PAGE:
Governance of a City-State
12th IPS-Nathan Lecture Series: Lecture IV “Living Civilisations and National Cultures” by Professor Wang Gungwu

In the final lecture of his series on cultures and civilisations in Southeast Asia, Prof Wang Gungwu focused on the emergence of modern nation-states after the Second World War as decolonisation swept across nations while new global superpowers transformed empires. Southeast Asia was itself constructed as a strategic move by the colonial nations to maintain their imperial interests as much as possible after the World Wars. Still, in the decades to come, its constituent nation-states found common interests and developed forms of mutual collaboration.  

Impact of the Second World War in Southeast Asia

Prof Wang began by explaining how developments in international affairs affected the Southeast Asian people after the Second World War. The Japanese incursion into Southeast Asia during the Second World War served as a major catalyst for change in the region. As an Asian empire, the Japanese claimed to be helping to liberate other Asian societies from Western imperialism, while also demonstrating how their selective adoption of Enlightenment modernity had allowed them to become a dominant geopolitical power. In the process, Southeast Asians were driven to resist the return of the Western colonisers whose weaknesses had been laid bare.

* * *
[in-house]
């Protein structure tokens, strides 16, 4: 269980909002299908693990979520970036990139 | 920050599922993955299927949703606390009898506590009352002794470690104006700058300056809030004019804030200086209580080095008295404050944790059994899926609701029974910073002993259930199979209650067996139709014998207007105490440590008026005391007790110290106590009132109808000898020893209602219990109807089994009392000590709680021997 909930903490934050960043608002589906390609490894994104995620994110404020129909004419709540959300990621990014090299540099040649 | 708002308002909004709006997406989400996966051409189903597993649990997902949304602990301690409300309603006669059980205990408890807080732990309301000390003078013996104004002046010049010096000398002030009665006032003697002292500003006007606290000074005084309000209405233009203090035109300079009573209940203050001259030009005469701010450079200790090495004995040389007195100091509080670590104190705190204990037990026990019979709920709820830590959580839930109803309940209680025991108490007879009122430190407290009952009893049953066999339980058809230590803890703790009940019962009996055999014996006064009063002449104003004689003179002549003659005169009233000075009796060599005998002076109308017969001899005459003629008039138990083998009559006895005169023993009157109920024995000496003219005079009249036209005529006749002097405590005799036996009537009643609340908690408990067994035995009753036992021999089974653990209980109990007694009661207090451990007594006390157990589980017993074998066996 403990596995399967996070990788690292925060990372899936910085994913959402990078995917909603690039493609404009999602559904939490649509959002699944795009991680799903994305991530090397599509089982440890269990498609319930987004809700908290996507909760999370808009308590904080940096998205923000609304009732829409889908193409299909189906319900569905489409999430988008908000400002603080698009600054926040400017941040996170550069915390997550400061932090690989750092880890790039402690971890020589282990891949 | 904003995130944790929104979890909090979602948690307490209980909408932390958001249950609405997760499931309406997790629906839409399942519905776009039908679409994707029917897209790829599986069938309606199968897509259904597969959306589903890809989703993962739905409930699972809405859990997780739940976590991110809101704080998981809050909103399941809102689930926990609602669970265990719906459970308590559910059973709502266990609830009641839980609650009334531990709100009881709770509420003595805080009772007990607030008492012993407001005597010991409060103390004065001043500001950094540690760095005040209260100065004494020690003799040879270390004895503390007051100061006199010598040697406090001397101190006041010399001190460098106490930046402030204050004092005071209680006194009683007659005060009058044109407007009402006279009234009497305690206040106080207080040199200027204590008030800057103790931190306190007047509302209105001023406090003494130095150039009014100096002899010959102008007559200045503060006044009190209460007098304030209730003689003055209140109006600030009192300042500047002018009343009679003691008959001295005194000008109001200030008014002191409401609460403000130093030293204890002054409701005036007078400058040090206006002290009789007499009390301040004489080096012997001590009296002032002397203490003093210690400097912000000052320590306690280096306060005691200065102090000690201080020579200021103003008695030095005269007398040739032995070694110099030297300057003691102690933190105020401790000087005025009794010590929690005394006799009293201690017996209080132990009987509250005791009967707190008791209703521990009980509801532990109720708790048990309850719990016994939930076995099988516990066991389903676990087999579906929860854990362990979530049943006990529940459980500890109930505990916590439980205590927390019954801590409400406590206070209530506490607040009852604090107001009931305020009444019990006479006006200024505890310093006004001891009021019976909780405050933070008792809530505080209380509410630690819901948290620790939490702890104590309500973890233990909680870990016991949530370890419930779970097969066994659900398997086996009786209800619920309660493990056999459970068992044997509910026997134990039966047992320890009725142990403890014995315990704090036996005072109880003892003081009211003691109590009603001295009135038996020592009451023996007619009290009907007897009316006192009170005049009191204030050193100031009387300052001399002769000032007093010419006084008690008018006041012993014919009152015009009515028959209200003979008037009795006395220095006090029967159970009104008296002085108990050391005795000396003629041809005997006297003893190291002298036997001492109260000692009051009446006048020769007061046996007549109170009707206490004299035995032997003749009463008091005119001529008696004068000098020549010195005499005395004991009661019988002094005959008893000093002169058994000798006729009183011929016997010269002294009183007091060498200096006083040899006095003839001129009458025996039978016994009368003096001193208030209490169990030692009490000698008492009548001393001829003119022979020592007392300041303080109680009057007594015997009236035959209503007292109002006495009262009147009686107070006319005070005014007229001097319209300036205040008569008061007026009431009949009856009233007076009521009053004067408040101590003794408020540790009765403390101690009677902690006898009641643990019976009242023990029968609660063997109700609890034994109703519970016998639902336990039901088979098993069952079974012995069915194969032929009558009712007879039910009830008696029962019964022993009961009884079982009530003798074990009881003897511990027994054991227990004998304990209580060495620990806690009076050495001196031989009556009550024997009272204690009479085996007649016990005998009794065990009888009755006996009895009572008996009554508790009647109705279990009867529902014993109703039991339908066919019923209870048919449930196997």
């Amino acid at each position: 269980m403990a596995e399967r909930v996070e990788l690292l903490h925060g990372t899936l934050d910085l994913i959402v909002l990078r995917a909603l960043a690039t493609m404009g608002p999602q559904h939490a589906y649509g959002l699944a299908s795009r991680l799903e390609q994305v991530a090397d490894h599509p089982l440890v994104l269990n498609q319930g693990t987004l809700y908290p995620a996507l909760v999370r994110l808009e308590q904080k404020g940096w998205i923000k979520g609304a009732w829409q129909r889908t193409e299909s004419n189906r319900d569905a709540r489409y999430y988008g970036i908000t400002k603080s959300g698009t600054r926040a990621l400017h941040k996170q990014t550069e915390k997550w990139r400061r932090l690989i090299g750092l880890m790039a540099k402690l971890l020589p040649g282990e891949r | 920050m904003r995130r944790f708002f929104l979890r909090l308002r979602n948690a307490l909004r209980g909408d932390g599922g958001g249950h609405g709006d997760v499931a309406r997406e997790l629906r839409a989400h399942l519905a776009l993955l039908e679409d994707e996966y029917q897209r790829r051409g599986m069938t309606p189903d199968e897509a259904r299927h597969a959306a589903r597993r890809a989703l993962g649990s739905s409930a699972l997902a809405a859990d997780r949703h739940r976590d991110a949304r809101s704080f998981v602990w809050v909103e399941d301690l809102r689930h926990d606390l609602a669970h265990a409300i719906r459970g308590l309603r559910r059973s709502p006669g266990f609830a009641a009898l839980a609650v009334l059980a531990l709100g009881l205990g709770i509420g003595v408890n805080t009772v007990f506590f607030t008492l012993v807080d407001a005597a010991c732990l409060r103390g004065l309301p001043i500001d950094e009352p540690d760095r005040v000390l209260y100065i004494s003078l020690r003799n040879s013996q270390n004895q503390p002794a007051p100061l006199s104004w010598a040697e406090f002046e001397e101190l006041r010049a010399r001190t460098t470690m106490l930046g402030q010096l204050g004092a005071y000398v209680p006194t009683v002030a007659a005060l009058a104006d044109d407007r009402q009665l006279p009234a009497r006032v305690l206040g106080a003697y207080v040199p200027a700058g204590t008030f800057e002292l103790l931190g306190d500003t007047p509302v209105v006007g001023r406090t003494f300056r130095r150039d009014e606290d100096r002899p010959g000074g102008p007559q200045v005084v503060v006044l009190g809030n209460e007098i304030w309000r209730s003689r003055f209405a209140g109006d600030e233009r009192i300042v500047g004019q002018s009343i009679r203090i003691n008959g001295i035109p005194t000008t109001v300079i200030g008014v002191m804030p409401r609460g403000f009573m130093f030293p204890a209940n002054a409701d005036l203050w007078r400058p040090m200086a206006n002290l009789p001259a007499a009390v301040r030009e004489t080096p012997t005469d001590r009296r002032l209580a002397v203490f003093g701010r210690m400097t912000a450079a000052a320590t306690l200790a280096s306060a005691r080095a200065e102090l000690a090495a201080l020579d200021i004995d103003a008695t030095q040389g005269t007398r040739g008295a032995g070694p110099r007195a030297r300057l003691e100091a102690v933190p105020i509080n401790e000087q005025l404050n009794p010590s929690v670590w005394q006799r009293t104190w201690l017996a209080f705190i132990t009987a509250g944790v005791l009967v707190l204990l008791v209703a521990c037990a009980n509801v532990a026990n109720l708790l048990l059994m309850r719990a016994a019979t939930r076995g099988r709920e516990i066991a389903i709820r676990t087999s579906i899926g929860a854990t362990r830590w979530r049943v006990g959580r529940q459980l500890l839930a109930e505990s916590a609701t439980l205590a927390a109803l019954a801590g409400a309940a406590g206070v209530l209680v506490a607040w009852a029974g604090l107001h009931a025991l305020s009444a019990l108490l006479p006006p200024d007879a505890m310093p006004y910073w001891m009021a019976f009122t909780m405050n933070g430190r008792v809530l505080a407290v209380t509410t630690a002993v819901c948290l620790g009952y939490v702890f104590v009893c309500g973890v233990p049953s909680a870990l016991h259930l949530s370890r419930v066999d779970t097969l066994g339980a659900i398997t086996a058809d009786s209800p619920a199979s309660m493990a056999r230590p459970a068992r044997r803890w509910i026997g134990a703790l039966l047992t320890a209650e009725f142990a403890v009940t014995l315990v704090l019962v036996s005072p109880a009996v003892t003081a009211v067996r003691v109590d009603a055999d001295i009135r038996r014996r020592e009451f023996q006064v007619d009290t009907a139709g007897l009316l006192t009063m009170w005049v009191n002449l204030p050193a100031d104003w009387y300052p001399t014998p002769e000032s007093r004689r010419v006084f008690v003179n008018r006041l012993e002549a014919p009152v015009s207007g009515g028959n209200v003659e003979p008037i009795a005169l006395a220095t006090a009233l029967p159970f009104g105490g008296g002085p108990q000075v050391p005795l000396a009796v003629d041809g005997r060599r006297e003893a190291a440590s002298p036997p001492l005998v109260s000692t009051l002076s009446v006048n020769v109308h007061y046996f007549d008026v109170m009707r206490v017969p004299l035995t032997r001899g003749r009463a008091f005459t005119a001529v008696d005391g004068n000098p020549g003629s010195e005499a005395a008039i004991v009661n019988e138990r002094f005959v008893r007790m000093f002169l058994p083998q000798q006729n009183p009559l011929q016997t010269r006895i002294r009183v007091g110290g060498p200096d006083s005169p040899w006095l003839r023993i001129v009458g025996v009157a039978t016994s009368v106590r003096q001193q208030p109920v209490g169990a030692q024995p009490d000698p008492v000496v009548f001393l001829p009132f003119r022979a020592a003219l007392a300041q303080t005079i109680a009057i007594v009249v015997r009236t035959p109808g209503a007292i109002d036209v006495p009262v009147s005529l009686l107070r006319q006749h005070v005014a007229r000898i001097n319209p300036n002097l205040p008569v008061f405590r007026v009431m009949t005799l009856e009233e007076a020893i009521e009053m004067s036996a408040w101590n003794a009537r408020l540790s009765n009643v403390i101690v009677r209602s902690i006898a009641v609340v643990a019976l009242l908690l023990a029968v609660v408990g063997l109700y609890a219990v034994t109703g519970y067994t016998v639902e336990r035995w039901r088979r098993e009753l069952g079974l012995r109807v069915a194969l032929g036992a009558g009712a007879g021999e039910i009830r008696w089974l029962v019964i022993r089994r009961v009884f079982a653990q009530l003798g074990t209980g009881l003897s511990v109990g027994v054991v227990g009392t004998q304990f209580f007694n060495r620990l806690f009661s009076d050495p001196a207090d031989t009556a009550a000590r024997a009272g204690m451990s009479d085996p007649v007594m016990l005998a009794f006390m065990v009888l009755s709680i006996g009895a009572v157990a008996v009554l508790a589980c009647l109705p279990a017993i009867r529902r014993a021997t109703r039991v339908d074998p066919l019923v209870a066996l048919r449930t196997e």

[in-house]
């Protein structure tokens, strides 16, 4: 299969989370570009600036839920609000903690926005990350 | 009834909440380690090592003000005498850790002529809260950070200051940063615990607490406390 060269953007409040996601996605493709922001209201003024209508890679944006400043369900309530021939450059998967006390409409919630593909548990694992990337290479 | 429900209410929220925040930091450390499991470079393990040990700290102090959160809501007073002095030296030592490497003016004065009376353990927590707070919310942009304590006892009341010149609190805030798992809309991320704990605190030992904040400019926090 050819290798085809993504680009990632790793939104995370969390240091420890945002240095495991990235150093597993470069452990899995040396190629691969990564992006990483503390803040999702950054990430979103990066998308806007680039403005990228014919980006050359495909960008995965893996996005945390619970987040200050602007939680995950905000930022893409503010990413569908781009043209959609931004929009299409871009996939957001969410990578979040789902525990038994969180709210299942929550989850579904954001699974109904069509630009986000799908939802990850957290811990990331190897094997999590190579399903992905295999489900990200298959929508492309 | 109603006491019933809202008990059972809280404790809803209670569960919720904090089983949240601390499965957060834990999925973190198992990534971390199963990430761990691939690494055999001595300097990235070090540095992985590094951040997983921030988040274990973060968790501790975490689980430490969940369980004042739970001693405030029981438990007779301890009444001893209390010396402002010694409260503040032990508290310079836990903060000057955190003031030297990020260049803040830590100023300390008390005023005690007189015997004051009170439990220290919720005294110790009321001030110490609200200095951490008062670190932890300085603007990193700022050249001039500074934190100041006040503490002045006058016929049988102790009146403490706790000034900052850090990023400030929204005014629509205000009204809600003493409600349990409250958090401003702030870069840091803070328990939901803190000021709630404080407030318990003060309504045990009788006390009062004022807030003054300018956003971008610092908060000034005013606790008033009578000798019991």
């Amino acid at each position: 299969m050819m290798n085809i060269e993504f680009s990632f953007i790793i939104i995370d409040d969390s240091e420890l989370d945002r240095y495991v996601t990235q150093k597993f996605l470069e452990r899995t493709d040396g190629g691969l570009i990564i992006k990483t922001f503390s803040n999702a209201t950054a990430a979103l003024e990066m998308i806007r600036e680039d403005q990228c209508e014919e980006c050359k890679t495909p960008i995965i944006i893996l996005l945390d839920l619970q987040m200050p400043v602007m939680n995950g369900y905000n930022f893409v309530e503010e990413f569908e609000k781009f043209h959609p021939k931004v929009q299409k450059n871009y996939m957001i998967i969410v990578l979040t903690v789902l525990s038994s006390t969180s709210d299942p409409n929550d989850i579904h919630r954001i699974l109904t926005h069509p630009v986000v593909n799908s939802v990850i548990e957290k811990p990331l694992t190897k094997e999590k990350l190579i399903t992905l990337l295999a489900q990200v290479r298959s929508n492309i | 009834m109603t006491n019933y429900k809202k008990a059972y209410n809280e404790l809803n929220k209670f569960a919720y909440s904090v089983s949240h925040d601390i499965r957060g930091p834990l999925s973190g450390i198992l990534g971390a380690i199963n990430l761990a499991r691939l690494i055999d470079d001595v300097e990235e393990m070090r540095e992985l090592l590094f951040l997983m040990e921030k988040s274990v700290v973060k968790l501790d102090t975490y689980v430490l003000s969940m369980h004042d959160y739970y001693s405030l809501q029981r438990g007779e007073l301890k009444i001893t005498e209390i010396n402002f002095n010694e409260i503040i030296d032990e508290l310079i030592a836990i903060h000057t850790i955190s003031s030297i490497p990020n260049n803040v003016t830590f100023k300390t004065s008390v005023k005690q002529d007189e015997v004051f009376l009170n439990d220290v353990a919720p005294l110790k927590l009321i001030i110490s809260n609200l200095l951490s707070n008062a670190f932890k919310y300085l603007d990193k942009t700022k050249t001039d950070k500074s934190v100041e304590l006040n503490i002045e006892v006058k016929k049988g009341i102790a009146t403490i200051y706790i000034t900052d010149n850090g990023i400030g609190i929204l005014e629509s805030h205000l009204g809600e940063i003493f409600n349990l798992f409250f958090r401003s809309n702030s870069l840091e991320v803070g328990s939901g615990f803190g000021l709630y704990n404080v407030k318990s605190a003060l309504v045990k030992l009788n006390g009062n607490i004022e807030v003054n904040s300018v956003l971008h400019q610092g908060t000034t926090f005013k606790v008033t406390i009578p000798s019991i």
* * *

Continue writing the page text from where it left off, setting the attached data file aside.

As nations in the region achieved sovereignty, national borders were re-drawn, which were also used by British strategists to distinguish Southeast Asia as a political theatre separate from China and India. Meanwhile, the Allied victors of the Second World War were drawing up a new consensus of international diplomacy to prevent such destructive conflict from recurring. No longer able to directly govern their colonies, the British and French created a commonwealth of nations from their former colonies, providing resources to postcolonial states that allowed them to continue exerting influence across the world. 

During this immediate post-war period, the formation of the United Nations (UN) marked the shift from geopolitics dominated by colonial empires to a diplomatic field in which each nation state could ideally claim equal status. Along with the new international organisation came a set of principles to form the basis of a peaceful world order. 

“With feelings of admiration and hope, I recall the debates about what kind of Malaya our future nation would be like. My generation saw the UN as the guarantor of national sovereignty, an institution that would enable the world to avoid future wars,” Prof Wang recounted.

“It was proof that the Enlightenment Modern could be rescued and redefined so that all civilisations would seek progress together.”

Meanwhile, the Soviet Union (USSR) and United States (US) were emerging as new superpowers on the global stage. Although they were both products of Christian European civilisation and the Enlightenment, their contradictory systems of capitalism and communism coloured the conflict between them that also divided the rest of the world, especially newly-formed nations. In Asia, the dominance of the Chinese Communist Party (CCP) in China demonstrated a flaw in the US-dominated United Nations. The People’s Republic of China (PRC) under the CCP was denied membership in the UN as a representative of China for over 20 years, and the UN lost some legitimacy as an instrument for a global civilisation because it continued to be dominated by the national interests of superpowers.